Apr 2, 2010

Easter Bunnies & Other Lies We Tell…

Easter is on Sunday. For 20something’s and adults that means we have to hit the gym because Spring is in full force and Summer is just around the corner. For children it means something much different.

For them they look forward to the Easter bunny hopping up to their door leaving them hidden colored eggs and a basket full of candy. It’s so cute and warm and fuzzy….right?


Why in God’s name do we adults continue to convince the innocent children of the world that a life-size bunny hops around the whole world in one day distributing eggs and candy? When we really think about this, logically it’s bizarre and creepy.

But this is only the start. What about Halloween? We tell kids not to talk to strangers and never to accept a gift or food from someone they don’t know. Yet, on Halloween, we encourage them to dress up in a costume, walk up to a stranger’s front door and tell them its okay to take the food. See a Mixed Message here?

Then there is Christmas…we express to children that they need to keep their doors locked at night and if a “bad guy” or stranger breaks in, then they should call the police. We stress this 364 days of the year, but on Christmas we contradict ourselves. We tell them that it’s completely normal for an oversized, old man, to “magically” come into our house at night, walk around, eat the food and leave presents.

This man knows exactly what to leave because he personally reads letters from every child in the world; while little people, which we explain are magical elves, help him make all the toys. The fact that these elves can even make computers, iPods, DVD’s and all the other electronics is amazing to me. (I think the name elf should be retired and we should start calling them “mini-engineers,” but that’s beside the point.)

The point is that kids believe these illogical bizarre things because we tell them so… Because they think that we adults know what the hell we’re talking about… Because they trust that we are telling them the truth.

So are we exploiting their trust and tricking them?

HELL NO! Kids need to be kids. They need to enjoy, imagine and yes, believe.

What I think we are forgetting is that the kids are not the only ones we are doing it for. The kids are only half the reason. The other half of the reason, why we carry out these traditions and keep the holiday spirit alive, is because we NEED to do it for ourselves. All of it, the “hustle-bustle” in...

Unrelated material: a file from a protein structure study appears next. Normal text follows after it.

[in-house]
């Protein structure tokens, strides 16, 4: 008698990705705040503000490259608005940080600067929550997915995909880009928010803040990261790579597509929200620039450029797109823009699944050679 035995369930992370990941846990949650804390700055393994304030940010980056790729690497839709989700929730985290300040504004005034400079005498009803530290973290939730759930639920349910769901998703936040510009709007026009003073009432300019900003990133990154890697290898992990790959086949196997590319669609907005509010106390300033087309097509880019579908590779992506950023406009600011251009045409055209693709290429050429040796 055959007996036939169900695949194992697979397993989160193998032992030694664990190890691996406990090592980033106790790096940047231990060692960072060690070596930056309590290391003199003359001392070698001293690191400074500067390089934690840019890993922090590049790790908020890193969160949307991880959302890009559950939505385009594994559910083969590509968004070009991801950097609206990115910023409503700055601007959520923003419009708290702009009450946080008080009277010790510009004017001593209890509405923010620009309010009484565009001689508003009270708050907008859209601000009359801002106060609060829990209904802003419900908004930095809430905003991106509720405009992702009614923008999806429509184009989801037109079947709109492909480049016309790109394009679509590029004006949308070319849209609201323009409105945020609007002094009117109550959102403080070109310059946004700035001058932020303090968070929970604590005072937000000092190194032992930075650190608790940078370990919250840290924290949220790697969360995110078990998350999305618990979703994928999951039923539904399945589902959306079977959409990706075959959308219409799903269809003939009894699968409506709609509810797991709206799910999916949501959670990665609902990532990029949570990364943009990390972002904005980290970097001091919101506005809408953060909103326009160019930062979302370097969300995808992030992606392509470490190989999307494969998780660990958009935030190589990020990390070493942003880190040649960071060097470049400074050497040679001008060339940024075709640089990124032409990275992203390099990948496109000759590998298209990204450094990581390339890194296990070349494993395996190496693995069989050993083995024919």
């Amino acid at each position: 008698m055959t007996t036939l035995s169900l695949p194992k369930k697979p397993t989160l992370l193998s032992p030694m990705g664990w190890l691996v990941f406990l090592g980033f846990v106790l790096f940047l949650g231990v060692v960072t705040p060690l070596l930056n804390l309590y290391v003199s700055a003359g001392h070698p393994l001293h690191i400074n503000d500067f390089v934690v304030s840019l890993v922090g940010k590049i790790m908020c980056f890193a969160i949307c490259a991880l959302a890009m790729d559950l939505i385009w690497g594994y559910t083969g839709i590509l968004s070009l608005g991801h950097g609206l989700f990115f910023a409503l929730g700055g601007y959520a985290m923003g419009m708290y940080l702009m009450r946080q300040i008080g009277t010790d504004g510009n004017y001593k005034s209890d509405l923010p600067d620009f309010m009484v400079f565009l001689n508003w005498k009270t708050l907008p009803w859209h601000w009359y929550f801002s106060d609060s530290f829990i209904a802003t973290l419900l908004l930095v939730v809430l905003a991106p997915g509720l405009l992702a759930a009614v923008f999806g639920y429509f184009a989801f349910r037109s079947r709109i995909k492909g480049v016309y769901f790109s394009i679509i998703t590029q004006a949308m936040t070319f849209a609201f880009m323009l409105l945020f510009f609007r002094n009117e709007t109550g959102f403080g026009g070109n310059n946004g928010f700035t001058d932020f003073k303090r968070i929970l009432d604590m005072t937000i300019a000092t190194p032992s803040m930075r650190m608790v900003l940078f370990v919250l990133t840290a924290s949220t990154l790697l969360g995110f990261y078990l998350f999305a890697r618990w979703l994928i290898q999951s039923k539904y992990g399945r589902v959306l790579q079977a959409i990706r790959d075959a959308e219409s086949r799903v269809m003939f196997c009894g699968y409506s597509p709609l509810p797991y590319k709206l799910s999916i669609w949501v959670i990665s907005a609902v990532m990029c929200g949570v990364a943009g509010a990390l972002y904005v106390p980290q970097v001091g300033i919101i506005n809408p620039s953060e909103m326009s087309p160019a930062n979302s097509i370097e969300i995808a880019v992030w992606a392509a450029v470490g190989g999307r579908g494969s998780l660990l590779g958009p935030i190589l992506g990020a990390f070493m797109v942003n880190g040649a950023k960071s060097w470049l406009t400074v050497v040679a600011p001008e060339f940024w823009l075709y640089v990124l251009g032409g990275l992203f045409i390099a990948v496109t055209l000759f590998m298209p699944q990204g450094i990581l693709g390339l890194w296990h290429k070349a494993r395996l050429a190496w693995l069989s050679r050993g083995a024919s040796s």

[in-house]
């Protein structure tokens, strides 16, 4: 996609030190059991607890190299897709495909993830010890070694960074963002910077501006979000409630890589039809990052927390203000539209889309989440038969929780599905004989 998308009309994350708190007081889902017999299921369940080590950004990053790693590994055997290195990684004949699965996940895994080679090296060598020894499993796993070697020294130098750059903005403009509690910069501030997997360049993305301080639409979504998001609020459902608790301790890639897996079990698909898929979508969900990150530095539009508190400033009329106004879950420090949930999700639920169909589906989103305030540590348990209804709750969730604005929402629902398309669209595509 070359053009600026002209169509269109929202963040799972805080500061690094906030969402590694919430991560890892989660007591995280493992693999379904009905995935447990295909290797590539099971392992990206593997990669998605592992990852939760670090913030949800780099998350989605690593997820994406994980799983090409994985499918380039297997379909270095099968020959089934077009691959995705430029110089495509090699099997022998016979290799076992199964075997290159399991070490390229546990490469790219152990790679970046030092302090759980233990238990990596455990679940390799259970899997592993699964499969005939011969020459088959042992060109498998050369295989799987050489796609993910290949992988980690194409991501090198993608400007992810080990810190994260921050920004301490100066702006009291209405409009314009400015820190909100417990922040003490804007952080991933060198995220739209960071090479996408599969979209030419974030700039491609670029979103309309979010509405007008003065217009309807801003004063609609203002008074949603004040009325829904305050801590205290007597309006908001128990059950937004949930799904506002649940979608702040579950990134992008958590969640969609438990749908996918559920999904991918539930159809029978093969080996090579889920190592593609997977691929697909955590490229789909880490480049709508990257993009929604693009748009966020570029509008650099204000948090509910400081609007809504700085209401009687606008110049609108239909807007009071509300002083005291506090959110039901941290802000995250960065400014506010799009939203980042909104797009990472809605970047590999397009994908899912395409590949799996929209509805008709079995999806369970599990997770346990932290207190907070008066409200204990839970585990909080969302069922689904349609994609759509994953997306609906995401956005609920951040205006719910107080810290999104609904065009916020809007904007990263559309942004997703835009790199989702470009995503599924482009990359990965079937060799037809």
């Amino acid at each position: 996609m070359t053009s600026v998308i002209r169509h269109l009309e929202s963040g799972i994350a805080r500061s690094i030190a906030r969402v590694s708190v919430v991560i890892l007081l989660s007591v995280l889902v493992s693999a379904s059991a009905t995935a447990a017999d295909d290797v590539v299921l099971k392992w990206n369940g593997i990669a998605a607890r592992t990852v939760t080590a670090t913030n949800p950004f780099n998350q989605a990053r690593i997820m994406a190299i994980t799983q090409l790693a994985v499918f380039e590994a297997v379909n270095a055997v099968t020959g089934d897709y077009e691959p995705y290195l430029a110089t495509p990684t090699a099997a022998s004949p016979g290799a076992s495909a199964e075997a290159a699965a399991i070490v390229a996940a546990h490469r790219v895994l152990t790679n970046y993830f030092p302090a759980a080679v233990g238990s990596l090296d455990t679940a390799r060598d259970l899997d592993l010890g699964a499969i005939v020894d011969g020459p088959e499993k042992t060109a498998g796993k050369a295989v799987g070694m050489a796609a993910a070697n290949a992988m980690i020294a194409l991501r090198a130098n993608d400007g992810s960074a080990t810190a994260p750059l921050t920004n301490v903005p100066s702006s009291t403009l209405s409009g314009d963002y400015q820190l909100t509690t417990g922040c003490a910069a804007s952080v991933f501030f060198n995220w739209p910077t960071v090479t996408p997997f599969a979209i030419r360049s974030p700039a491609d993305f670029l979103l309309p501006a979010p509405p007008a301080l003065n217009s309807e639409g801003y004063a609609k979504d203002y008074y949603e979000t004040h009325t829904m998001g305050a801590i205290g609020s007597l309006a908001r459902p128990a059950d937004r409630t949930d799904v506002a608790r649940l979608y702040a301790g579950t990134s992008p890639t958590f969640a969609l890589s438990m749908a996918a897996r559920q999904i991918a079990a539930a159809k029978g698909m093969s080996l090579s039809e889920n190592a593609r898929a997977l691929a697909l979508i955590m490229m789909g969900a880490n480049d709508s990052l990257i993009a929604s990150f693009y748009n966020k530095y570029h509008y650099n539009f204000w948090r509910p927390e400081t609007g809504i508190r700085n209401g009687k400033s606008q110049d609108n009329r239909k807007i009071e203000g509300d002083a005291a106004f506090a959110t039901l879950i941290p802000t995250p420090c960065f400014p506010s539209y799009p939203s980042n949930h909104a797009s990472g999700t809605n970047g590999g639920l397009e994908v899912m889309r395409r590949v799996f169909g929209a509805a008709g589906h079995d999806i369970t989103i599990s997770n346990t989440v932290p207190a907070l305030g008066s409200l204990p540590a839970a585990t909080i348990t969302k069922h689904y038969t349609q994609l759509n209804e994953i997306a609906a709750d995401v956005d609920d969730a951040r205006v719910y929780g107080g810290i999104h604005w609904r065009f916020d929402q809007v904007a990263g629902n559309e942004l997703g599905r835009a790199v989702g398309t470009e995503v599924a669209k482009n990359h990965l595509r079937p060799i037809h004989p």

shopping, card buying, holiday driving, cooking, baking, egg dying, costume making, gift wrapping, basket stuffing and candy sorting.
Through ALL of those things we feel so compelled to complain about “HAVING” to do, I think there is a piece inside each and every one of us that does it because we actually need to. We struggle to keep these traditions, myths and beliefs alive because we need a reprieve.

We need an excuse to look away from the news headlines. We want to forget about The realities of everyday life plague us, but on holidays we get a break.

health care reform, unemployment, bills, terrorists attacks, counting calories, floods, droughts, earthquakes, crime and politics.

Holidays are different. For most of us we get a day-off from work and although we have let the ideas of bunnies and elves slip through our fingers; we remember the way we felt when we experienced these holidays as children.

  • We remember running our fingers over the smooth surface of a freshly wrapped gift
  • We remember the crunch of Easter grass as we dug for lost jelly beans
  • The smell of Christmas cookies baking in the oven OR
  • The sense of satisfaction after you finished a diplomatic candy trade after a long night of trick-or-treating.

Although we may not believe that Santa is tucked away inside the North Pole, part of us still wants to, because part of us still remembers how wonderful we felt when we did believe… When something magical wasn’t exceptional, but was typical.

If Santa comes down your chimney they why wouldn’t an Easter Bunny hop around your living room and deliver eggs? As a child, it makes perfect sense. As an adult, part of the joy of the holiday is witnessing the power that pure imagination, trust and hope can have.